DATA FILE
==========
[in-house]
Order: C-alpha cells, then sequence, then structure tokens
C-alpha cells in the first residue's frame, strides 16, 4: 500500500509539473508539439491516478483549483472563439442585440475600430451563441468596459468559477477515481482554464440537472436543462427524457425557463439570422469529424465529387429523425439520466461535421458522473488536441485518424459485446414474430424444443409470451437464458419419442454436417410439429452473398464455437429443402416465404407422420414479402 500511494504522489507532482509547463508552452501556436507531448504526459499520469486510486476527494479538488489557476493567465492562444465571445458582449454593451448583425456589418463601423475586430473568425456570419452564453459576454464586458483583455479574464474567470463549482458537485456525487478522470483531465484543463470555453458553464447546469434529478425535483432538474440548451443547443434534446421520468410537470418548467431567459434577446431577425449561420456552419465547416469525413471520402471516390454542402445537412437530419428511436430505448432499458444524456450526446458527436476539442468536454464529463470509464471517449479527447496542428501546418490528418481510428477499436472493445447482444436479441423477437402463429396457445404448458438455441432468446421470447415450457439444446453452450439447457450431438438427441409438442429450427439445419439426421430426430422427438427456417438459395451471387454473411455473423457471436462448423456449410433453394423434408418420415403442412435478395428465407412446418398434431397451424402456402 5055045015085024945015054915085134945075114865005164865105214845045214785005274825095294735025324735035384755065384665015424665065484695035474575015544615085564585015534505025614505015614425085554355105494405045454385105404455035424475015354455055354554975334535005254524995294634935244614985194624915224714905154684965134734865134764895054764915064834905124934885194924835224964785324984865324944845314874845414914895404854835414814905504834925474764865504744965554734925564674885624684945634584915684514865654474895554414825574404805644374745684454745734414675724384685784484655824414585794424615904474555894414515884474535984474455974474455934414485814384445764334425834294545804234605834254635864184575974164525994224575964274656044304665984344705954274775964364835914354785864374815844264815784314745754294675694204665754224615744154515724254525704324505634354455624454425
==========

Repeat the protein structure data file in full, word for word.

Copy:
[in-house]
Order: C-alpha cells, then sequence, then structure tokens
C-alpha cells in the first residue's frame, strides 16, 4: 500500500509539473508539439491516478483549483472563439442585440475600430451563441468596459468559477477515481482554464440537472436543462427524457425557463439570422469529424465529387429523425439520466461535421458522473488536441485518424459485446414474430424444443409470451437464458419419442454436417410439429452473398464455437429443402416465404407422420414479402 500511494504522489507532482509547463508552452501556436507531448504526459499520469486510486476527494479538488489557476493567465492562444465571445458582449454593451448583425456589418463601423475586430473568425456570419452564453459576454464586458483583455479574464474567470463549482458537485456525487478522470483531465484543463470555453458553464447546469434529478425535483432538474440548451443547443434534446421520468410537470418548467431567459434577446431577425449561420456552419465547416469525413471520402471516390454542402445537412437530419428511436430505448432499458444524456450526446458527436476539442468536454464529463470509464471517449479527447496542428501546418490528418481510428477499436472493445447482444436479441423477437402463429396457445404448458438455441432468446421470447415450457439444446453452450439447457450431438438427441409438442429450427439445419439426421430426430422427438427456417438459395451471387454473411455473423457471436462448423456449410433453394423434408418420415403442412435478395428465407412446418398434431397451424402456402 5055045015085024945015054915085134945075114865005164865105214845045214785005274825095294735025324735035384755065384665015424665065484695035474575015544615085564585015534505025614505015614425085554355105494405045454385105404455035424475015354455055354554975334535005254524995294634935244614985194624915224714905154684965134734865134764895054764915064834905124934885194924835224964785324984865324944845314874845414914895404854835414814905504834925474764865504744965554734925564674885624684945634584915684514865654474895554414825574404805644374745684454745734414675724384685784484655824414585794424615904474555894414515884474535984474455974474455934414485814384445764334425834294545804234605834254635864184575974164525994224575964274656044304665984344705954274775964364835914354785864374815844264815784314745754294675694204665754224615744154515724254525704324505634354455624454425